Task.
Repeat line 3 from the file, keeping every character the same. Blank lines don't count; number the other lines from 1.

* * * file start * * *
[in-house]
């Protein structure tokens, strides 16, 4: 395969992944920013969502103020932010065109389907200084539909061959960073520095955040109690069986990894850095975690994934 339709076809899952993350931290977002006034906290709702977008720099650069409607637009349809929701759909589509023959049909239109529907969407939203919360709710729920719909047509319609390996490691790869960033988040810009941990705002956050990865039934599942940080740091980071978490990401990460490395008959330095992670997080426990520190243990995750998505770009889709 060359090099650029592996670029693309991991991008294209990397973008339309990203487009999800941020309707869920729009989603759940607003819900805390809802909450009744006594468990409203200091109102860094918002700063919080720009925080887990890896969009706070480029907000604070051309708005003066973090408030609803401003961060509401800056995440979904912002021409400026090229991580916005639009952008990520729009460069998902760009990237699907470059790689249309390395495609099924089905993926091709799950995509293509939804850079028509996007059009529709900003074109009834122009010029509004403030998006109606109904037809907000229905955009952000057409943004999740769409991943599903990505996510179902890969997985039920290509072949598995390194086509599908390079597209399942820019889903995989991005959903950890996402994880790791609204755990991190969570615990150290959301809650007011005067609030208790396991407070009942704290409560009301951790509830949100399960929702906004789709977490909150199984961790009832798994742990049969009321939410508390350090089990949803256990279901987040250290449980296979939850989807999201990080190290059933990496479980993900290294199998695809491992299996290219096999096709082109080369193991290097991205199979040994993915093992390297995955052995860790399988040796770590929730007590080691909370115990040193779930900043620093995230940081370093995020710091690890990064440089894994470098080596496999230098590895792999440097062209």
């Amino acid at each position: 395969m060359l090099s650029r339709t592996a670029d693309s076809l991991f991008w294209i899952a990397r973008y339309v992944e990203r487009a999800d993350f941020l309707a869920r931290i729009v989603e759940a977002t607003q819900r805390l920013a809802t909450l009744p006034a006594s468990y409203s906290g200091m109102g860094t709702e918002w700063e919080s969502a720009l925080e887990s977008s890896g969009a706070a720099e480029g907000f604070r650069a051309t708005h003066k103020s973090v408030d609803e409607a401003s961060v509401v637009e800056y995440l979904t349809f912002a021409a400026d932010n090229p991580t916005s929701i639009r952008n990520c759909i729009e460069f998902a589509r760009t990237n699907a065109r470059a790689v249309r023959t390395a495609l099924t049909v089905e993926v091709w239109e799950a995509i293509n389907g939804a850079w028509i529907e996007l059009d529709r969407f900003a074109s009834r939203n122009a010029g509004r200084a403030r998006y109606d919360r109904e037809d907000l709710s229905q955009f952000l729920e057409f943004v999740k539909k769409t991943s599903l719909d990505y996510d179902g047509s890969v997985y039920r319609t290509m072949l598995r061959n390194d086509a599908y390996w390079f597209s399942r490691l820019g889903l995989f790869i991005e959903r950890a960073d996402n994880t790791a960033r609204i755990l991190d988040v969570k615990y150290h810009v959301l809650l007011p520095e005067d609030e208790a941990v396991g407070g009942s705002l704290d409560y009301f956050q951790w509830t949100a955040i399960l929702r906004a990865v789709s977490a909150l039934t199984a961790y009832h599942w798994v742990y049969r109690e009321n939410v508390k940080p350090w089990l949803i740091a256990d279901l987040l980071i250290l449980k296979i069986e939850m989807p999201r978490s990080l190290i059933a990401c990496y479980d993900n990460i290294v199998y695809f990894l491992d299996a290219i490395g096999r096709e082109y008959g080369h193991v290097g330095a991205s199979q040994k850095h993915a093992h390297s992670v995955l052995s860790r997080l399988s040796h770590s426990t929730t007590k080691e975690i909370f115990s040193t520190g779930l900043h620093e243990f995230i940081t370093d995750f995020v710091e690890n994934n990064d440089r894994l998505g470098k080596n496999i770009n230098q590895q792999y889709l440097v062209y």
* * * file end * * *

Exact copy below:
């Amino acid at each position: 395969m060359l090099s650029r339709t592996a670029d693309s076809l991991f991008w294209i899952a990397r973008y339309v992944e990203r487009a999800d993350f941020l309707a869920r931290i729009v989603e759940a977002t607003q819900r805390l920013a809802t909450l009744p006034a006594s468990y409203s906290g200091m109102g860094t709702e918002w700063e919080s969502a720009l925080e887990s977008s890896g969009a706070a720099e480029g907000f604070r650069a051309t708005h003066k103020s973090v408030d609803e409607a401003s961060v509401v637009e800056y995440l979904t349809f912002a021409a400026d932010n090229p991580t916005s929701i639009r952008n990520c759909i729009e460069f998902a589509r760009t990237n699907a065109r470059a790689v249309r023959t390395a495609l099924t049909v089905e993926v091709w239109e799950a995509i293509n389907g939804a850079w028509i529907e996007l059009d529709r969407f900003a074109s009834r939203n122009a010029g509004r200084a403030r998006y109606d919360r109904e037809d907000l709710s229905q955009f952000l729920e057409f943004v999740k539909k769409t991943s599903l719909d990505y996510d179902g047509s890969v997985y039920r319609t290509m072949l598995r061959n390194d086509a599908y390996w390079f597209s399942r490691l820019g889903l995989f790869i991005e959903r950890a960073d996402n994880t790791a960033r609204i755990l991190d988040v969570k615990y150290h810009v959301l809650l007011p520095e005067d609030e208790a941990v396991g407070g009942s705002l704290d409560y009301f956050q951790w509830t949100a955040i399960l929702r906004a990865v789709s977490a909150l039934t199984a961790y009832h599942w798994v742990y049969r109690e009321n939410v508390k940080p350090w089990l949803i740091a256990d279901l987040l980071i250290l449980k296979i069986e939850m989807p999201r978490s990080l190290i059933a990401c990496y479980d993900n990460i290294v199998y695809f990894l491992d299996a290219i490395g096999r096709e082109y008959g080369h193991v290097g330095a991205s199979q040994k850095h993915a093992h390297s992670v995955l052995s860790r997080l399988s040796h770590s426990t929730t007590k080691e975690i909370f115990s040193t520190g779930l900043h620093e243990f995230i940081t370093d995750f995020v710091e690890n994934n990064d440089r894994l998505g470098k080596n496999i770009n230098q590895q792999y889709l440097v062209y």